Following yesterday's barrage of bank reports, including solid earnings from JPMorgan offset by disappointing results from Goldman and Citi, this morning Bank of America reported Q3 results which while generally stronger than expected, left a slightly bitter aftertaste.
The bank reported Q3 revenue of $22.81BN, (exp. $22.8BN) unchanged from a year ago, and EPS of $0.56 (exp. $0.50), down 15% from $0.66 in Q3 2018, even as BofA's total share count declined by 8% Y/Y from 10.2MM to 9.4MM thanks to accelerated buybacks. Net income fell 19% from $7.2BN to $5.8BN, including a major $2.1BN charge.
BofA also broke its four-quarter streak of record profits as it took a $2.1 billion impairment charge tied to the end of its payments joint venture with First Data Corp. Excluding the impairment charge, Q3 adjusted EPS was 75c, beating the estimate of 68c.
While we will look at the revenue side in depth shortly, first a quick look at the bank's expenses, which after many consecutive quarters of declines, posted a 1% growth in Q3, pushing the bank's operating leverage trend - a figure which BofA had been very proud of - to 0%, the lowest in years.
Commenting on this modest increase in expenses, BofA said that non-interest expense of $13.1B increased $0.1B from 3Q18 "as investments across the franchise as well as higher legacy mortgage-related litigation expense were partially offset by efficiency savings enabled by operational excellence work, lower FDIC costs and lower amortization of intangibles." Yet even as noninterest expense declined $0.2B from 2Q19 "as efficiency savings and lower spend due to timing of investments more than offsethigher legacy mortgage-related litigation expense", the efficiency ratio remained steady compared with 3Q18 and 2Q19 at 57%.
Expenses aside, the bank's Q3 core Net Interest Income was unchanged Q/Q, at $12.3BN, and up 1%, or $0.1BN from a year ago 1%, primarily driven by loan and deposit growth, and offset by impact of lower long-end interest rates. To be sure, the flat Net Interest Income was not due to an increase in the NIM, which declined from 2.44% to 2.41% (including Global Markets), and while the drop was not as pronounced as that of Wells Fargo, it was the lowest NIM in years.
A silver lining: while declining rates hit NIM, they also reduced the bank's deposit cost, as the average rate paid on interest-bearing deposits declined 5 bps from 2Q19 to 0.76%. That 5bps decline was certainly important for a bank which reported that its total interest bearing deposits rose 10% Y/Y to $979 billion.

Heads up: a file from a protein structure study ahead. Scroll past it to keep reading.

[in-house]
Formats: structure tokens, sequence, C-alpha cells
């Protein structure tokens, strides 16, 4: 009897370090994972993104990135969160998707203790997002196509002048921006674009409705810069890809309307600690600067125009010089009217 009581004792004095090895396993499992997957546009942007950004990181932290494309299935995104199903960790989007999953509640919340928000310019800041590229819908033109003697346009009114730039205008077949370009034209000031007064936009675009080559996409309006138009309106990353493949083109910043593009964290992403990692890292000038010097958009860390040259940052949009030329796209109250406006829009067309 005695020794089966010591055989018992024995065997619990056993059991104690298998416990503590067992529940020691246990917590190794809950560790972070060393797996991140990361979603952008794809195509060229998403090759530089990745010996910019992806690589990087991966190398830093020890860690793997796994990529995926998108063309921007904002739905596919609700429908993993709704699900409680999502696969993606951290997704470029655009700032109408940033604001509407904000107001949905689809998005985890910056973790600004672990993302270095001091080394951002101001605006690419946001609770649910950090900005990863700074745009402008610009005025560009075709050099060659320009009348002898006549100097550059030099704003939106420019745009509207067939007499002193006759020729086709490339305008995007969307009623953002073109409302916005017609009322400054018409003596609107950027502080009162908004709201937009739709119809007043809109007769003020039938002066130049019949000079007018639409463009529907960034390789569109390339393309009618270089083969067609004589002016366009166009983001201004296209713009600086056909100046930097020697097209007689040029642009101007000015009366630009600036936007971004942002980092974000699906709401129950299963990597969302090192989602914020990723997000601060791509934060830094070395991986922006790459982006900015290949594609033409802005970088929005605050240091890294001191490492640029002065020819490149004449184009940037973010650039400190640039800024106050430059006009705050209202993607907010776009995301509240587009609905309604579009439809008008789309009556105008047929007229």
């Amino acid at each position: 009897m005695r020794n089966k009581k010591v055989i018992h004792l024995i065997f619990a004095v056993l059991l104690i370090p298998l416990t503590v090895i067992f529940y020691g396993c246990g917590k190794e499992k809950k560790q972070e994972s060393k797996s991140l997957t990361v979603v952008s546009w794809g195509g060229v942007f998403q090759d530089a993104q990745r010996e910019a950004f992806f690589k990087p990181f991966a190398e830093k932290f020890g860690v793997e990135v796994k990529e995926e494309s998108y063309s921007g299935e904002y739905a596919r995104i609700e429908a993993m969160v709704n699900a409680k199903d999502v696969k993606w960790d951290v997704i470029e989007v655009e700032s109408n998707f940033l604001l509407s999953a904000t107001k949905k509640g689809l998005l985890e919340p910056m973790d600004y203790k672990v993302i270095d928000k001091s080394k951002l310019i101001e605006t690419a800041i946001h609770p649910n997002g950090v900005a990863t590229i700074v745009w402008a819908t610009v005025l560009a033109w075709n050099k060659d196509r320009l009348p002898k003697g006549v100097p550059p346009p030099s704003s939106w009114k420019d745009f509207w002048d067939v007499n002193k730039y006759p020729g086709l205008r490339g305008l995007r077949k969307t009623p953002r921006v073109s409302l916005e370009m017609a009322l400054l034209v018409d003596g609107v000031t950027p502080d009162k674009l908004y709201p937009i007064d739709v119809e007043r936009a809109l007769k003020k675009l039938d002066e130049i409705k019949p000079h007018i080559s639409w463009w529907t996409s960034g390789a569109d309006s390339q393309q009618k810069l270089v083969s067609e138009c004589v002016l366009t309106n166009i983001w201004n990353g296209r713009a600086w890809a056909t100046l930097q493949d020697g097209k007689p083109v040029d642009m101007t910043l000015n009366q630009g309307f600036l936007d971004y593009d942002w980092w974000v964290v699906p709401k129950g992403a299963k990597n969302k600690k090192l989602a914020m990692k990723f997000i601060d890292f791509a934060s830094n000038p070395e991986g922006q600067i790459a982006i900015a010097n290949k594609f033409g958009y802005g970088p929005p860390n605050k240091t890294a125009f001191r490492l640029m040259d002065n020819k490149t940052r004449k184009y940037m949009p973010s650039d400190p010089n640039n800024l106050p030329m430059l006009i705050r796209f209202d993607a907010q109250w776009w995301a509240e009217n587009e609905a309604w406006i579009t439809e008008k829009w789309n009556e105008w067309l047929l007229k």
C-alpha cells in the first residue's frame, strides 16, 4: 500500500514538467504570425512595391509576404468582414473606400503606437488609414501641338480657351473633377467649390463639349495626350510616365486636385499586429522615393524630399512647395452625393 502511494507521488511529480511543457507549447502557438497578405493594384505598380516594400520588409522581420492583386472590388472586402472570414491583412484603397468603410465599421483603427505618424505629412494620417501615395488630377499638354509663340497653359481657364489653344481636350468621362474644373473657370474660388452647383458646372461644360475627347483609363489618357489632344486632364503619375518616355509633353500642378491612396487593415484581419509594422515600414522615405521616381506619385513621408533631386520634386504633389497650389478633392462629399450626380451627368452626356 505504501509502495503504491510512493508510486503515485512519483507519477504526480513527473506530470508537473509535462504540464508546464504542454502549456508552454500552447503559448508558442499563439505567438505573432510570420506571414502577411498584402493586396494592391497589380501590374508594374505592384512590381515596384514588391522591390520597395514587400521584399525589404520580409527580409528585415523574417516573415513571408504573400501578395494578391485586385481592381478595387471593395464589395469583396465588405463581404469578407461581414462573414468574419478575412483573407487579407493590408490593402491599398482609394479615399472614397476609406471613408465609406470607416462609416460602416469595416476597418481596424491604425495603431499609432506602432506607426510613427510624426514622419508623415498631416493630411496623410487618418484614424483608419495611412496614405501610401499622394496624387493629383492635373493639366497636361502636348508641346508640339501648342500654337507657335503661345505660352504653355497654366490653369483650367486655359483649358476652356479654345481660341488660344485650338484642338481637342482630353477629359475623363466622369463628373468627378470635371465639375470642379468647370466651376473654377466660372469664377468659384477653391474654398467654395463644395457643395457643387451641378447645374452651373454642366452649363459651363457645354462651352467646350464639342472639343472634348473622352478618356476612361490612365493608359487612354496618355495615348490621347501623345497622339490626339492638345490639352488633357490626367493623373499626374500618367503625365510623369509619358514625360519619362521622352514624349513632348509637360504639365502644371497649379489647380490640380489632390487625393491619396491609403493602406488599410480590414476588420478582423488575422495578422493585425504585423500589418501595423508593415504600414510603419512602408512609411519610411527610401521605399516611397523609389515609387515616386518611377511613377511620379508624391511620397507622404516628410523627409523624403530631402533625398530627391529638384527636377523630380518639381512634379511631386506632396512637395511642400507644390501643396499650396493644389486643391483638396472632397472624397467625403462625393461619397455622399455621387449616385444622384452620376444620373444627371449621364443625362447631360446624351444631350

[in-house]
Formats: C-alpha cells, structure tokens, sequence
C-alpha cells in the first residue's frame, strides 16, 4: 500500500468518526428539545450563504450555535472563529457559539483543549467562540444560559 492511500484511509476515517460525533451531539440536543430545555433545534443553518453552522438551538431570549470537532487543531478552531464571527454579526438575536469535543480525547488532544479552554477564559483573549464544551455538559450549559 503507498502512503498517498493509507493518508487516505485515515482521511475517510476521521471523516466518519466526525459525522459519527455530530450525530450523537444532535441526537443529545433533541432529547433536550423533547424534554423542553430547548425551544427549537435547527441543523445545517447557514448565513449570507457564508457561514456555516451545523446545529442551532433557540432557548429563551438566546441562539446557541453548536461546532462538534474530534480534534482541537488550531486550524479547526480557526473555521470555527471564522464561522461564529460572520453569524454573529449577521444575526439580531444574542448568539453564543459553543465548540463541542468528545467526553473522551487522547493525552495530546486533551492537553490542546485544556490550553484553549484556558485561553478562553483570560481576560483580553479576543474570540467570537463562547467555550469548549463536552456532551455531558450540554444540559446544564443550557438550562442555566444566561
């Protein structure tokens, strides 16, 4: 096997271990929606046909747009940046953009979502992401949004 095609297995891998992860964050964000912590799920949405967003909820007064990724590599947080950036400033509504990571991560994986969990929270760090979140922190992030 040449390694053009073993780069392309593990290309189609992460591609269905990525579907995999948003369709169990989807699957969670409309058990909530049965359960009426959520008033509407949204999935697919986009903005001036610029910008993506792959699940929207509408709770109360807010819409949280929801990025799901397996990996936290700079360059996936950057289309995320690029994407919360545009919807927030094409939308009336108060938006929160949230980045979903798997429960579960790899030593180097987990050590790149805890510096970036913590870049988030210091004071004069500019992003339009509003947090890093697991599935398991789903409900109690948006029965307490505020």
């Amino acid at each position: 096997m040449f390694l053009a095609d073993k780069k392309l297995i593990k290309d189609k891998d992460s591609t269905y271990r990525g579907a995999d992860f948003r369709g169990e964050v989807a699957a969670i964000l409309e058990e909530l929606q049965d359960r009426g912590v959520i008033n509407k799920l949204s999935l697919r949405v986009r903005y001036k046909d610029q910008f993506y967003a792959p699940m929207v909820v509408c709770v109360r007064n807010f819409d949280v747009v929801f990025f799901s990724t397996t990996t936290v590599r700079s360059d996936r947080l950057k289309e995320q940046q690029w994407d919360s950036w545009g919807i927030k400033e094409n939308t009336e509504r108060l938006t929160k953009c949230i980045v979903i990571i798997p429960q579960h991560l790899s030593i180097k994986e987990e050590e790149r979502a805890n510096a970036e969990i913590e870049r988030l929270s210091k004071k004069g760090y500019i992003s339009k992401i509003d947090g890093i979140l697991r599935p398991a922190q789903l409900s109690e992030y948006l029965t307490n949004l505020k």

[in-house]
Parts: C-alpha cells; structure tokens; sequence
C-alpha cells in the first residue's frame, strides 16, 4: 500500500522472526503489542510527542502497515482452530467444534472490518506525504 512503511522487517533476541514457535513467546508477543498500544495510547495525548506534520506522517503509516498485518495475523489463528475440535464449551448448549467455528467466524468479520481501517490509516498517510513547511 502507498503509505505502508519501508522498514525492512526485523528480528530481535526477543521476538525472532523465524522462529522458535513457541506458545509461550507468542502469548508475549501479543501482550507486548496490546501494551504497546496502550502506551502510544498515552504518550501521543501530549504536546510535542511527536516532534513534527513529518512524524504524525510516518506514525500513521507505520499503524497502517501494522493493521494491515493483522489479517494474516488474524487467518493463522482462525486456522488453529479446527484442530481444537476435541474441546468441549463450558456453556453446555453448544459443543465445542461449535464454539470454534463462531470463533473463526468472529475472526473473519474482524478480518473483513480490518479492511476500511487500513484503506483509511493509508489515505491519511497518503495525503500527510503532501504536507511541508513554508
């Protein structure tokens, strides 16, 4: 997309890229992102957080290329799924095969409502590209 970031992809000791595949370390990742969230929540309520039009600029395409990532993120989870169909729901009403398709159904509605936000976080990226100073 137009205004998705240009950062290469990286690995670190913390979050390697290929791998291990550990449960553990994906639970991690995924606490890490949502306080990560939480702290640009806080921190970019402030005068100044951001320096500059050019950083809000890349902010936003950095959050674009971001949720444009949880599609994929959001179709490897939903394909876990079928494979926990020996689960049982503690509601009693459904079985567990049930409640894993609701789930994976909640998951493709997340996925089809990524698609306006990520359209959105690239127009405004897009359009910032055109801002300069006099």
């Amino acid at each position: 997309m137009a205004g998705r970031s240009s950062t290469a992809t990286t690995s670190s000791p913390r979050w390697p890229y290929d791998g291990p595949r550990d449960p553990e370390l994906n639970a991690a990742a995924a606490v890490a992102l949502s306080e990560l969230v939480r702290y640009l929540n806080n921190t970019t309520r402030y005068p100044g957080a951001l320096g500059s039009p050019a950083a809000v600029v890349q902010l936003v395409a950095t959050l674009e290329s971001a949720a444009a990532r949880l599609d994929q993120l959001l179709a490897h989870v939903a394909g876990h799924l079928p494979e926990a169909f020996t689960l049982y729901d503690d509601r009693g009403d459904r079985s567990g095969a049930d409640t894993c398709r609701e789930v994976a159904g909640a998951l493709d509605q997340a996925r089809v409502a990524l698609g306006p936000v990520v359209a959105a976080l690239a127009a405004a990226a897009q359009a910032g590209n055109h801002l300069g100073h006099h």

Yet while the street was hardly impressed with BofA's declining NIM, where the bank shone was in its Global Banking group, where unlike Goldman, debt underwriting fees unexpectedly surged 19% and the firm’s fixed-income traders eked out a slight increase, pushing profit above analysts’ estimates. To wit:
- 3Q total trading revenue (ex DVA) rose 3.8% to $3.22 billion, bearing the estimate $3.12 billion
- 3Q FICC trading revenue dropped -1.2% to $2.07 billion, also stronger than the estimated $2.06 billion
- 3Q equities trading revenue jumped 15% to $1.15 billion, smashing expectations of $1.06 billion
Looking at the bank's FICC and Equities revenue, the numbers have been remarkable stable, barely changing on either a Y/Y or Q/Q basis.
Finally, BofA's advisory fees also surpassed rivals in the best quarter for the investment bank in more than two years, as Q3 investment banking revenue surged 27% to $1.53 billion "driven by higher M&A and debt underwriting fees." Specifically, BofA's debt underwriting fees were $816MM, beating the $673MM forecast.
Putting the bank's performance in context, on Tuesday, JPMorgan posted a surprise jump in revenue from investment banking, as well as the biggest increase in fixed-income trading revenue in almost three years, while Goldman Sachs reported a bigger drop in investment-banking fees than analysts had predicted, down 15% from last year’s third quarter, as its prop trading revenue tumbled on a variety of writeodwns.
Yet just as the overall bank, noninterest expense for the global banking division also increased 4% from 3Q18, "primarily due to continued investments in the business, including technology spend and client-facing associates."
A quick look at the bank's balance sheet, and specifically quality of its loans, BofA reported Q3 net charge-offs of $0.8BN, which decreased $76MM from 2Q19; The Net charge-off ratio of 34 bps decreased 4 bps from 2Q19. Similarly, provision expenses of $0.8B decreased $78MM from 2Q19, with 3Q19 including a small reserve release of $32MM, similar to 2Q19. Overall nonperforming loans (NPLs) of $3.5B decreased $0.7B from 2Q19, driven by a loan sale.
Bank of America shares advanced 2.3% to $30.40 in early trading in New York; they gained 21% this year through Tuesday, compared with a 17% increase for the KBW Bank Index.
Full Q3 earnings presentation is below: